At a master’s program I did 2015-2017, someone was talking about what they called cultural timing, and for me to create things with this in mind (i.e, what would — “cultural timing wise” — be the right music to produce and release at this moment) is a complete impossibility, it would feel bizarre and very untrue and against something I obviously hold profound, my own timing (however intertwined it is with everything ”around” me).

What were your main creative challenges in the beginning and how have they changed over time?

I guess a certain restlessness, or a tendency of wanting to move on from one idea to another too quickly is a common challenge for me. But I’m getting better at having a respect for what comes out intuitively, and then to treat this material with care even though I don’t enjoy it at all times. I try to make the best I can with it, and then let some time pass and then in the end if I don’t like it, I can at least say a proper goodbye.

I like how the process of composing music lets me work with certain materials for extended time periods. And it’s a pleasant feeling, refreshing, to throw things in the trash bin.

As creative goals and technical abilities change, so does the need for different tools of expression, be it instruments, software tools or recording equipment. Can you describe this path for you, starting from your first studio/first instrument? What motivated some of the choices you made in terms of instruments/tools/equipment over the years?

I’ve never had a studio, never had a grand piano, have always practiced and worked from home on various upright pianos. Most often they’ve been of quite shitty quality, but I always learn to enjoy the characters, especially for the most shitty-sounding ones. Though, currently there’s a very loud John Pettersson-piano from the 50s in my apartment with a very rich sound.

I’m constantly thinking of having a permanent working place/studio with synths set up and recording gear plugged in. I’m sure that would change how and what music I composed. But at the moment it’s not possible and I always have this feeling that I should be able to move to the other side of the world tomorrow if needed, so it’s always a conflict there.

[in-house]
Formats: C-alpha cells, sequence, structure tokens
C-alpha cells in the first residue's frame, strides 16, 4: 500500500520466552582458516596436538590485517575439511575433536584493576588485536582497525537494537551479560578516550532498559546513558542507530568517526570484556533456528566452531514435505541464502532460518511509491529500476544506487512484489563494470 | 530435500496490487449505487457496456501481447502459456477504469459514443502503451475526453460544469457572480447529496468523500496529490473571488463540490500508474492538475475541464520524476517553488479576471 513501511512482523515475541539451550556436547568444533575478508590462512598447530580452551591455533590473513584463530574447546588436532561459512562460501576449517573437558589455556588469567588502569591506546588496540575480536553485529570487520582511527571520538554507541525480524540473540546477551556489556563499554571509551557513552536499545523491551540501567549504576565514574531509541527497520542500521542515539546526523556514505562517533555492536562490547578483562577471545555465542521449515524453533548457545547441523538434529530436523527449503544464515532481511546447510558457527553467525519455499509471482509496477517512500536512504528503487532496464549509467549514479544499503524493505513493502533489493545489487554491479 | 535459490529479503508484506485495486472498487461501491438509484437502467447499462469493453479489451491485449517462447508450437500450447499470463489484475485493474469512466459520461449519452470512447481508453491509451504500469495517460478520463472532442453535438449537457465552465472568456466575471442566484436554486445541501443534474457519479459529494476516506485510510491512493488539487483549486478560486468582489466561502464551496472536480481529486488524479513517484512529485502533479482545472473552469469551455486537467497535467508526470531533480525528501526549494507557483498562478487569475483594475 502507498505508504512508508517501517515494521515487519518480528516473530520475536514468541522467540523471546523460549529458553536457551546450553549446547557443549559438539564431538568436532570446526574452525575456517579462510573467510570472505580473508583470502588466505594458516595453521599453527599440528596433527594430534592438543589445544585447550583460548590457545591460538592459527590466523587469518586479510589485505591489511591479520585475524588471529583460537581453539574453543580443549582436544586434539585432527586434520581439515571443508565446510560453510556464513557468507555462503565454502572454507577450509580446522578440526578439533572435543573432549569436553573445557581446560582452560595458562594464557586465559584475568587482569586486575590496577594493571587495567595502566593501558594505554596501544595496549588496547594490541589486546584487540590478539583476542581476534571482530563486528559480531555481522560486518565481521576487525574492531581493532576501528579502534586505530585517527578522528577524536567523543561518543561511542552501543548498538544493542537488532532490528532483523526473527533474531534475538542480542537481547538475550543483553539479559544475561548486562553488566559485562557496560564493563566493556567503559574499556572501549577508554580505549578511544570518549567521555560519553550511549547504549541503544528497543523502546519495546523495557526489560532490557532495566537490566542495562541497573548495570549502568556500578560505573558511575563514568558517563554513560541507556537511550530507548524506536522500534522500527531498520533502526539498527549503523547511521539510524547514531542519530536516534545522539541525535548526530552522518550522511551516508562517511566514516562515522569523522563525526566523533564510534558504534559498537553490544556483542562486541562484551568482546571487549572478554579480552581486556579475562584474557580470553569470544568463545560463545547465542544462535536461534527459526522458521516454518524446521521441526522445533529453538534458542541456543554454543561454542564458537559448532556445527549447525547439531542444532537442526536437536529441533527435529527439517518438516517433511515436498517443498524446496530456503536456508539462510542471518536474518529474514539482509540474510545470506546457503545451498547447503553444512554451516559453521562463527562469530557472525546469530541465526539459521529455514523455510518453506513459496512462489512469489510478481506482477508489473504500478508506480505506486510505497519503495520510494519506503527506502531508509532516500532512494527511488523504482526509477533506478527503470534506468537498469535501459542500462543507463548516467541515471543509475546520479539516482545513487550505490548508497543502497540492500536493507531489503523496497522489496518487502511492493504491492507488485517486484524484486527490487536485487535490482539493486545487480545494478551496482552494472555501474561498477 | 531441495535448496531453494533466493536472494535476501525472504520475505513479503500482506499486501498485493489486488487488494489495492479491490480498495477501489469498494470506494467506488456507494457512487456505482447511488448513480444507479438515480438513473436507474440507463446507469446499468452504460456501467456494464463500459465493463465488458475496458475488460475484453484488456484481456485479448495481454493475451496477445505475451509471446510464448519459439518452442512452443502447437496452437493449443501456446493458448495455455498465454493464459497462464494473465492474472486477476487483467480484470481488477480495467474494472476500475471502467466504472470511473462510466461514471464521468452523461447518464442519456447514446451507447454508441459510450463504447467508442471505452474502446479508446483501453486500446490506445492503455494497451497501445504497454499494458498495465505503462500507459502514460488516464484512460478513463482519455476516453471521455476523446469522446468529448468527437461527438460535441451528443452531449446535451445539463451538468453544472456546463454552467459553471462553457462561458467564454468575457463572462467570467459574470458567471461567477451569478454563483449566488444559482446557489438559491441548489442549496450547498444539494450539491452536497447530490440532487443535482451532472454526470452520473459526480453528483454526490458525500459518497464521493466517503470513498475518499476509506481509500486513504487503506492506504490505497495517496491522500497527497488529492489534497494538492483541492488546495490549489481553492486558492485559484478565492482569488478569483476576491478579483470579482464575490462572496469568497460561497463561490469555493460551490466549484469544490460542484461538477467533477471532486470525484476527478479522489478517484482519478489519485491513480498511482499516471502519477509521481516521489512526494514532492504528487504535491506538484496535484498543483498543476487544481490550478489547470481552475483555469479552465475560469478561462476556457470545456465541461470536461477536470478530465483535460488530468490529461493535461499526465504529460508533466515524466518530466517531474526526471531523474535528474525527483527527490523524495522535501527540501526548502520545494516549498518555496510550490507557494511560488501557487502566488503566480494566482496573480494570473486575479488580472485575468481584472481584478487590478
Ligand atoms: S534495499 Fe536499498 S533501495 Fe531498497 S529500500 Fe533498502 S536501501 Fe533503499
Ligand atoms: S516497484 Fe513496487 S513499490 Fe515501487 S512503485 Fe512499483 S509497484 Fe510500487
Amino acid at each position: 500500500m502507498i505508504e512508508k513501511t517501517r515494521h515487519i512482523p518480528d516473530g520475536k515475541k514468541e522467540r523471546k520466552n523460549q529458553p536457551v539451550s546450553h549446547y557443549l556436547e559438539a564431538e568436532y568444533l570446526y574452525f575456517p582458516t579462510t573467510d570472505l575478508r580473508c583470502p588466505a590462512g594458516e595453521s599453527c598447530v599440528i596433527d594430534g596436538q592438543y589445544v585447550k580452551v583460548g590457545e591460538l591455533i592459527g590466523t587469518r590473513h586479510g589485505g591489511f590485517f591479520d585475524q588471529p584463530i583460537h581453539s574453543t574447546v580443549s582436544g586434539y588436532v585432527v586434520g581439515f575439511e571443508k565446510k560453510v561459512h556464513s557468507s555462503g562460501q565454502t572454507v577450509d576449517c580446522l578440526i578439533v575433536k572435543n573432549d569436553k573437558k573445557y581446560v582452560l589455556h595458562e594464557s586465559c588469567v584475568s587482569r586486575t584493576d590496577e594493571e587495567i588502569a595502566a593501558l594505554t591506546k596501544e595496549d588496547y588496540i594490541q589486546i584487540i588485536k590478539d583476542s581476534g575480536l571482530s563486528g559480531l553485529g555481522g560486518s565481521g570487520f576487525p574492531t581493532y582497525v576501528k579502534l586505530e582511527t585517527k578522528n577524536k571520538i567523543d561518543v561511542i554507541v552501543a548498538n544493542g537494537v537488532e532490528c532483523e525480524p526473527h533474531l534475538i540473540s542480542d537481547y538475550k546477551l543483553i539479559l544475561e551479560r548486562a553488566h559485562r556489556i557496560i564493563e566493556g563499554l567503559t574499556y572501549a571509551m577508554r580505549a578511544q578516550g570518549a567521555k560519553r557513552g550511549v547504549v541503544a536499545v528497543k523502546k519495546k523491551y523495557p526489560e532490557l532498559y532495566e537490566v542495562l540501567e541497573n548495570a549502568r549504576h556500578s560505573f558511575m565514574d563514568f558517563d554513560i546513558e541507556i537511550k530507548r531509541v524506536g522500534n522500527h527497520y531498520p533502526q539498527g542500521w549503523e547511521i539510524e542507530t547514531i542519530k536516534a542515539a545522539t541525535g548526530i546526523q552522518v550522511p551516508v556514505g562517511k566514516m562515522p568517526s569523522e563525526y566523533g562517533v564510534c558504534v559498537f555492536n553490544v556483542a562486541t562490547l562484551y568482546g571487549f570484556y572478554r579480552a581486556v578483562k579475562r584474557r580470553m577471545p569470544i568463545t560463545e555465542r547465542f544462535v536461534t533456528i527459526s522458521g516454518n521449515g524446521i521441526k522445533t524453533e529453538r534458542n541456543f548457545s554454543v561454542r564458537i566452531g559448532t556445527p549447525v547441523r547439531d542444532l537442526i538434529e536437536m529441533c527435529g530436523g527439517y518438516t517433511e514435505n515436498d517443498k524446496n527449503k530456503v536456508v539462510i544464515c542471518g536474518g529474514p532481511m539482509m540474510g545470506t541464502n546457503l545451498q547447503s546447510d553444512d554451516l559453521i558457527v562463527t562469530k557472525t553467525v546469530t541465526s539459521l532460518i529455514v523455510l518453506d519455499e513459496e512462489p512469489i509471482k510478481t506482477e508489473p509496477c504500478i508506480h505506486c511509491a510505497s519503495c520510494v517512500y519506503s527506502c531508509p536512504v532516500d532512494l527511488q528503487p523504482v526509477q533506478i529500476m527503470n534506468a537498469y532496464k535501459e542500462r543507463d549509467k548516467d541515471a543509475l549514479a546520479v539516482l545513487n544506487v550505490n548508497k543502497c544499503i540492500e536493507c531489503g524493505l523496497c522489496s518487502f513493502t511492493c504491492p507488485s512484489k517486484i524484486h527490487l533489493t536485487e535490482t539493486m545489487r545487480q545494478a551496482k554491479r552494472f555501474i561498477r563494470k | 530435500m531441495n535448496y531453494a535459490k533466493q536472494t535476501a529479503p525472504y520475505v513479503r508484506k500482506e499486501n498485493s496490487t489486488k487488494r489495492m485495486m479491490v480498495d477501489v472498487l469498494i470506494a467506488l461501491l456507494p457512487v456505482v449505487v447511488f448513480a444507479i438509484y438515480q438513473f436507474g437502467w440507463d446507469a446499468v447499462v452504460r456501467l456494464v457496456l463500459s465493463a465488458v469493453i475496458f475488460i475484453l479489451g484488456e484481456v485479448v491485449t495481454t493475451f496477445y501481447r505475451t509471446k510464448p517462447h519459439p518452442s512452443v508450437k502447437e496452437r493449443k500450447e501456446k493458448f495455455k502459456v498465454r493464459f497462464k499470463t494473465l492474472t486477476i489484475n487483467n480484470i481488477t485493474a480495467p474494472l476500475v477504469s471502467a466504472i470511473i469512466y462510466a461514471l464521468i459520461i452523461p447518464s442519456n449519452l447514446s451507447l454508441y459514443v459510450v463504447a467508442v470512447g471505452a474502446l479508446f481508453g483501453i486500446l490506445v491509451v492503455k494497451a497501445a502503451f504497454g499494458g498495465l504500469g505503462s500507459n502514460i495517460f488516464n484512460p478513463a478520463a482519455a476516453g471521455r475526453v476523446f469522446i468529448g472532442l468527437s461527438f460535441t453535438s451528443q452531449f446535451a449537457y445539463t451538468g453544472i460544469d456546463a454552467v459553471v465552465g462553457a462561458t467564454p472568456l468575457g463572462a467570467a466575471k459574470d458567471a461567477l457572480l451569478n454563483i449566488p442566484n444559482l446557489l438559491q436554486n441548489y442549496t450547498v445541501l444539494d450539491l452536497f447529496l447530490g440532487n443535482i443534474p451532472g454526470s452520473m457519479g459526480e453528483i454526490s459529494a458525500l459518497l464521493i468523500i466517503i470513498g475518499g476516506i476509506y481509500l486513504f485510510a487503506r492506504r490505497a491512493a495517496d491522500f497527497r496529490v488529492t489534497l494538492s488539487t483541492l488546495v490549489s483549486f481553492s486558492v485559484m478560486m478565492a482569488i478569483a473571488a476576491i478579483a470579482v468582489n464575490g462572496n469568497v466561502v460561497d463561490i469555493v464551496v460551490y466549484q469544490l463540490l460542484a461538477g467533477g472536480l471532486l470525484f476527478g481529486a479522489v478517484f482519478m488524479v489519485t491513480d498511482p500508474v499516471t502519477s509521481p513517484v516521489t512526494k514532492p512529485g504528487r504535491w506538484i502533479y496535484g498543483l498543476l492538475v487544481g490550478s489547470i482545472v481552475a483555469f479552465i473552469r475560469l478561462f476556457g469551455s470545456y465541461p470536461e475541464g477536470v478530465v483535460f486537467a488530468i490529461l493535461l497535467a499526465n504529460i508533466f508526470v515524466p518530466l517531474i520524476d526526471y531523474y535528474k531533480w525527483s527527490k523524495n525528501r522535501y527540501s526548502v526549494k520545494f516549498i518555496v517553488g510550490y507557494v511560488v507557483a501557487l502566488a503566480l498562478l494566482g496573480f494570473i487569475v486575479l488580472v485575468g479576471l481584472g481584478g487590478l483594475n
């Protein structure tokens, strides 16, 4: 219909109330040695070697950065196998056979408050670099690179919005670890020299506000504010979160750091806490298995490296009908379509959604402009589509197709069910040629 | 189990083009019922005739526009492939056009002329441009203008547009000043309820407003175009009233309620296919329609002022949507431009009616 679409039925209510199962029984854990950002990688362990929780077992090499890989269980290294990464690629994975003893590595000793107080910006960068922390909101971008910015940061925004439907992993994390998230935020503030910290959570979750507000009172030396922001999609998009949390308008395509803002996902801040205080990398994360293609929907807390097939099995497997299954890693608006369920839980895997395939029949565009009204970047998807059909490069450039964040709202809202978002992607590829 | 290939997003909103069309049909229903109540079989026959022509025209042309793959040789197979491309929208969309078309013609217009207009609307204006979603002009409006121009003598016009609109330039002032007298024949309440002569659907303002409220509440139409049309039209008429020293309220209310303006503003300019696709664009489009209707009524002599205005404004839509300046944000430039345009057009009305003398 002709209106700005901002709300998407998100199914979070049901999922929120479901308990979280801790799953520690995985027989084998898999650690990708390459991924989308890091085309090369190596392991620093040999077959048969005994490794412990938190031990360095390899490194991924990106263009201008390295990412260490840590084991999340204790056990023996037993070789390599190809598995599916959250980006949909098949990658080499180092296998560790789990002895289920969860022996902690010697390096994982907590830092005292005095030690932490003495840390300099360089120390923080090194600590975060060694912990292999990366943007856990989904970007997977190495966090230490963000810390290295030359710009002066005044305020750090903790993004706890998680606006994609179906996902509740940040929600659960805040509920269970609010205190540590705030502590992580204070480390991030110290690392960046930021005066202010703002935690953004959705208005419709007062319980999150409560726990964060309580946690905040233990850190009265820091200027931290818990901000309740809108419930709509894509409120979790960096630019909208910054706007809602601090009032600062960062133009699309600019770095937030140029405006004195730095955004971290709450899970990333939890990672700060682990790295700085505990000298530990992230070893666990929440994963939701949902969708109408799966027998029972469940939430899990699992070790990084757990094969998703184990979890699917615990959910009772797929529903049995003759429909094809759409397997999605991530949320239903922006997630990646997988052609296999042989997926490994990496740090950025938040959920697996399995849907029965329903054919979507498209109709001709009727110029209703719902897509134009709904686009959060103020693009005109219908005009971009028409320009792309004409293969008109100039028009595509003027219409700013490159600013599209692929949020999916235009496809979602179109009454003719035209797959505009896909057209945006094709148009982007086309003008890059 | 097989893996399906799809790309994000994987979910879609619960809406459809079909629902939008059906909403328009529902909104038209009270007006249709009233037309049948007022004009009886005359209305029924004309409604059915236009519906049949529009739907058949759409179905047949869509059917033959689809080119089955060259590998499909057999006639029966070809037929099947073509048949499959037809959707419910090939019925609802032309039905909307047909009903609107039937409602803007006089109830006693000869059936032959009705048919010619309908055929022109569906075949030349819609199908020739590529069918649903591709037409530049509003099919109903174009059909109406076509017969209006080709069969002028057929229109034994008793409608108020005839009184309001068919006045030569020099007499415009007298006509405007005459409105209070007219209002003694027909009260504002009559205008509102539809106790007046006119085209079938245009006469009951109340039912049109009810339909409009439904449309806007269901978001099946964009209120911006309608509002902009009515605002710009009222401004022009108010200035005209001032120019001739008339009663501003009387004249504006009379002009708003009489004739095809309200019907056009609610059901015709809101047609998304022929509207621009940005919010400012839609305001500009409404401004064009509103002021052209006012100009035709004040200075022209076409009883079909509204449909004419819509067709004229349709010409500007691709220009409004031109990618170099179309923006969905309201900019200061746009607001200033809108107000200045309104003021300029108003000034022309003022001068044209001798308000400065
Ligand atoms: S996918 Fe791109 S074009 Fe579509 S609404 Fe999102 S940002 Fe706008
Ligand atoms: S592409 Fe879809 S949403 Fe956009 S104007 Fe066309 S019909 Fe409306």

I’m playing more and more keyboards and synths, and that process started mainly because colleagues asked me to make certain sounds. And I love creating sounds on the synths. But it’s still the piano which I consider my main instrument, that’s where I feel at home, though seldom at peace.

Collaborations can take on many forms. What role do they play in your approach and what are your preferred ways of engaging with other creatives through, for example, file sharing, jamming or just talking about ideas?

I love rehearsing music that’s made in collective processes. And to discuss in depth what we’re doing, what we want to do and why. It’s a shame that this happens too rarely: my experience is that there’s seldom time for it in the ensemble contexts I’m active in currently. People live in different cities etcetera.
Mostly I cannot stand daytime jam sessions, and besides, there’s always too many other things I want/need to work on, other things I want to prioritise, like practising piano or writing music. Maybe jamming in a way that’s more of a 'simultaneous co-practising' would be more attractive to me, doing exercises together. But it’s always this socializing part which I usually don’t like to combine with making music.

One of my most beautiful collaboration was with my friend since we were 12 years old or so; we met at the Kulturskola every week to play in an ensemble and before and after we just played like maniacs, without uttering a word for like 6 months or so … it was beautiful. Also I love working in the same room as my partner who’s a writer; even though I can’t understand how anyone could write with me practicing in the same room.

Though, building music communities in various ways is of course extremely important and I enjoy tremendously to organize concerts with people that I think would enjoy playing together, and usually ends up doing just that …